Nicosia (Lefkosa)

Based around 20km southeast of Ercan Airport , North Nicosia is the capital of Northern Cyprus, and with its suburb villages is home to a third of the population.

It is also the last divided capital city in the world, occupied on one side by the Turkish Cypriots and the other by the Greek Cypriots.  The boundary known as the ‘green line’ running in an east-west can however be crossed with the appropriate passport/ID card and is open 24 hours at both Ledra Palace and Ledra Street (Lokmaci).

The old walled city of Nicosia is typically Turkish, however due to its rich history is filled with the characteristics and architecture of the Venetians, Ottomans, Luisgnans and British.

Full of museums, medieval buildings and churches built long-ago, amongst narrow streets, North Nicosia is abundant in character and transports you to a time when the Venetians built the 16th century wall around the city, to protect it from the Ottomans.

The walls have eleven towers, three gates and are around three and a half miles long.  The Kyrenia Gate, one of the three original entrances to the city, has undergone some modifications over the years and is well worth a visit, especially as it is now used as a tourist centre.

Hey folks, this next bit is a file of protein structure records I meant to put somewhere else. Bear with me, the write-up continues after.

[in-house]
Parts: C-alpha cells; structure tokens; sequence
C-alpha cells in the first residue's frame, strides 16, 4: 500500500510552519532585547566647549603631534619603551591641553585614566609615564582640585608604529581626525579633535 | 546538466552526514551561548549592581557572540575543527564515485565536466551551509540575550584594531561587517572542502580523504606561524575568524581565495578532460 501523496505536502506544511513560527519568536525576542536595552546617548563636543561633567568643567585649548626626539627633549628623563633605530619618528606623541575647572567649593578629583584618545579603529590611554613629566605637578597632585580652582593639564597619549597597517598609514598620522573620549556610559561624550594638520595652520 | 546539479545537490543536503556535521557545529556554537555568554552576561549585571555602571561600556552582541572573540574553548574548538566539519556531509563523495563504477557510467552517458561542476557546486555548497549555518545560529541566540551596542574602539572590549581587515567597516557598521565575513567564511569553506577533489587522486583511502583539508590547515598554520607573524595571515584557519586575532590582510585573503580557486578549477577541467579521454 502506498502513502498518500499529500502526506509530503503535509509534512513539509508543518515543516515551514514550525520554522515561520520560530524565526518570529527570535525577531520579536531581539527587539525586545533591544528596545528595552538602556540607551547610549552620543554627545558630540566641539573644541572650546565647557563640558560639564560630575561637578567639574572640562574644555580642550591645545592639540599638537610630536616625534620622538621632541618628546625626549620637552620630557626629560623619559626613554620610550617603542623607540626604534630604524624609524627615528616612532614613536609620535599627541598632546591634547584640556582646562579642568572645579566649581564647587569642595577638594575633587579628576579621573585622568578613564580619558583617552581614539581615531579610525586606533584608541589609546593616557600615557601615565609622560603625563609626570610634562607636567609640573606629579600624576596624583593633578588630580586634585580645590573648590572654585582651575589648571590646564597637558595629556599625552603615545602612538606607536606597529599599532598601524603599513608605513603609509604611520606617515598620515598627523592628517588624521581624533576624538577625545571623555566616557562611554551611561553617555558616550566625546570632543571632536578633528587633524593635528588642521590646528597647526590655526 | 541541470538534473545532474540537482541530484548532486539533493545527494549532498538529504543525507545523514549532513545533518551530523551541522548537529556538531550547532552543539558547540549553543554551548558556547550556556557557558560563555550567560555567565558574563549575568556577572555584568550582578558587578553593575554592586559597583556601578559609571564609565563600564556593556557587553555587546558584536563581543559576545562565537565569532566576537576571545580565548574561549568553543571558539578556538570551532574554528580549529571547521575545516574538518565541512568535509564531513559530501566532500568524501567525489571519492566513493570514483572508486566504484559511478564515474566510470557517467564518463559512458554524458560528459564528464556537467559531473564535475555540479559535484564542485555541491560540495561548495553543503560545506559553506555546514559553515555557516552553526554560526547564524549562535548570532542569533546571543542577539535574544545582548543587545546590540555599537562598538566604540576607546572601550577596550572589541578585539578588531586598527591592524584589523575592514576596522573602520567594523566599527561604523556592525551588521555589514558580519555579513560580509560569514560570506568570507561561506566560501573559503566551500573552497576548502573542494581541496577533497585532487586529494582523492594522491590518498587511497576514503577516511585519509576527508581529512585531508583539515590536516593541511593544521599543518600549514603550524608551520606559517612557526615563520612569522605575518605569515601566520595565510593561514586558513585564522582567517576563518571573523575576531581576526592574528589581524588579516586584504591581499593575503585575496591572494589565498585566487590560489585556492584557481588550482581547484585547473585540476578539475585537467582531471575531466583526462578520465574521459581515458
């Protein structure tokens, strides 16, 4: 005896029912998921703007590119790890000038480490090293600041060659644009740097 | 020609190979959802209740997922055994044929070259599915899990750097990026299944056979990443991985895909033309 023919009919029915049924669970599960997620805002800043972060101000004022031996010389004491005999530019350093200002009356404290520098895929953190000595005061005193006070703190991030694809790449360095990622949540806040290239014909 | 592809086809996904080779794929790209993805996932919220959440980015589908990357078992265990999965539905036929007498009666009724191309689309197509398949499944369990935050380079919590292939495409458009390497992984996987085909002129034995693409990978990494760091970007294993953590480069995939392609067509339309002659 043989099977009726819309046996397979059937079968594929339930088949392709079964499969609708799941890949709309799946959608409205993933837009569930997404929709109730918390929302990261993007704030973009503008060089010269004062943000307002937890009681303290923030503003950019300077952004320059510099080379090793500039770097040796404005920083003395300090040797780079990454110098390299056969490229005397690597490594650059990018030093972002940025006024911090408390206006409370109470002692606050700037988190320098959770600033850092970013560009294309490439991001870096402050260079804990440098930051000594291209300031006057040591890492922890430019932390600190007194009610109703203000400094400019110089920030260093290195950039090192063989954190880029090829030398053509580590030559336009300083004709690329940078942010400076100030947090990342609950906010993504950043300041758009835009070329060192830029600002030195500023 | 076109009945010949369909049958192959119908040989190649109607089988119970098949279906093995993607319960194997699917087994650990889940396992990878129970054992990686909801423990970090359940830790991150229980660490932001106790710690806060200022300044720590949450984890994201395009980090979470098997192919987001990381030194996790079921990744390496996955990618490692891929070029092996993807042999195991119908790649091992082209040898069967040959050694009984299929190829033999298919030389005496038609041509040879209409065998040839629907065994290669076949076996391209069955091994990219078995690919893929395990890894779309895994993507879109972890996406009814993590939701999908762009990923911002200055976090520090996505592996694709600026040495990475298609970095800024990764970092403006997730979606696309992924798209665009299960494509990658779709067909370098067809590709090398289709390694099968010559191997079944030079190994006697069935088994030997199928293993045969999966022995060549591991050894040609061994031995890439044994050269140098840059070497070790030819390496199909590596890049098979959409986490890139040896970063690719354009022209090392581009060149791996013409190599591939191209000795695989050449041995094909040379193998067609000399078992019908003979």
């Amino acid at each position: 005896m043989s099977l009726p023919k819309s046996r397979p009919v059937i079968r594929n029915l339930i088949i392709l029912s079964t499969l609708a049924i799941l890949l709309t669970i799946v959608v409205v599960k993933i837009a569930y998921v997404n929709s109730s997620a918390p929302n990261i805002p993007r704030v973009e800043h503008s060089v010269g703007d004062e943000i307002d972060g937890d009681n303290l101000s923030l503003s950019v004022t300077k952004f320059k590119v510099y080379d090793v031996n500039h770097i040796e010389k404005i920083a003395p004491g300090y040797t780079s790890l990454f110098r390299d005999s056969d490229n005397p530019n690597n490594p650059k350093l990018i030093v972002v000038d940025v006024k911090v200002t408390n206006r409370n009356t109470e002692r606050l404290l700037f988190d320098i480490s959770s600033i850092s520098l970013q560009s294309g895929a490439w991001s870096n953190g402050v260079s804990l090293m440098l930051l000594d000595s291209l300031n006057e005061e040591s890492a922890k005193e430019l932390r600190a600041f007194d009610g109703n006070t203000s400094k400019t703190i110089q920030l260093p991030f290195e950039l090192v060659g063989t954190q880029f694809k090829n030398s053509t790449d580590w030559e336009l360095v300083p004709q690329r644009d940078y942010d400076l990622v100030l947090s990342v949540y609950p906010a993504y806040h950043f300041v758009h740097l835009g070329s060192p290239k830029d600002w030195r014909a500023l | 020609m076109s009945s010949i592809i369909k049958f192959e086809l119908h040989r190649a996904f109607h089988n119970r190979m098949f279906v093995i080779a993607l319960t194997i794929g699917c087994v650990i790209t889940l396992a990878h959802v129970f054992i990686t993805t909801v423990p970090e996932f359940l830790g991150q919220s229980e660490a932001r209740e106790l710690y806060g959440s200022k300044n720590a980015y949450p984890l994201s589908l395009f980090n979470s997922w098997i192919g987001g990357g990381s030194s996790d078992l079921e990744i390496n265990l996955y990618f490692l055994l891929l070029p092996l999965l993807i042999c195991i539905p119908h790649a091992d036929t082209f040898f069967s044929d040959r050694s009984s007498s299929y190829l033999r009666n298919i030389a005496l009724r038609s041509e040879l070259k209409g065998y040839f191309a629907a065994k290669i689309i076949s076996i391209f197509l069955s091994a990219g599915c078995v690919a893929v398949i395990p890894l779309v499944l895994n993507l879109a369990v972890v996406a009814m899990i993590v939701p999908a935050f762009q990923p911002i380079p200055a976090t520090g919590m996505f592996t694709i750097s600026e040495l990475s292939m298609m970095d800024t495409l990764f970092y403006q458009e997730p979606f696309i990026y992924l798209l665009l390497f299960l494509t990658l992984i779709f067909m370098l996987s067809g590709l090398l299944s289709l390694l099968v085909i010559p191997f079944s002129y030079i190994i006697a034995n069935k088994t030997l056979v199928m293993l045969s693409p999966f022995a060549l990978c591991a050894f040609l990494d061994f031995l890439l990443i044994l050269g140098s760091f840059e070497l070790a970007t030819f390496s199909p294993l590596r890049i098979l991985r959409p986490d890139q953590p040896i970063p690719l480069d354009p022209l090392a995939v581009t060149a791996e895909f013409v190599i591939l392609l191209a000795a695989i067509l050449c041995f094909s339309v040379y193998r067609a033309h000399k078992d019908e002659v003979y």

Other attractions include Sarayonu – Ataturk Square, in which stands a Venetian column at its centre; the beautifully designed Arabahmet Mosque; the Museum of Whirling Dervishes (Mevlevi Tekke); the ancient Selimiye Mosque (St. Sophia Cathedral); and the Lapidary Museum containing stone taken from the demolition of historic building.  These are a few among many sites and landmarks to see in the city.

If sightseeing isn’t your thing, there is also a bustling bazaar known as the Belediye Pazari where you can purchase local foods, delicacies, souvenirs and trinkets.  The impressive Buyuk Han (The Great Inn) situated in Asmalti Street is definitely worth a visit.  Built by the Ottomans and dating back to the 16th century, this ancient building centred around a square, was erected to house travellers.

Today you will find the rooms occupied by cafes, and handicraft shops selling pottery, paintings and trinkets.  The square however acts as a place for social gathering, where you can sit and have a drink and listen to live music in the evenings.

There are many places to eat and drink in Nicosia, with traditional soup and kebab kitchens and other restaurants and cafes offering traditional dishes such as molehiya (a dish made of chicken and leaves from the molehiya plant) and dolma (stuffed vine leaves).  Other cuisines including Italian, Chinese and French can also be found for those wanting a change.

Getting around North Nicosia can easily been done so in a day, and it is truly worth a visit to see this traditional and important (it is home to the main government headquarters, and seat for the United Nations and European Commission offices) capital city of Northern Cyprus.

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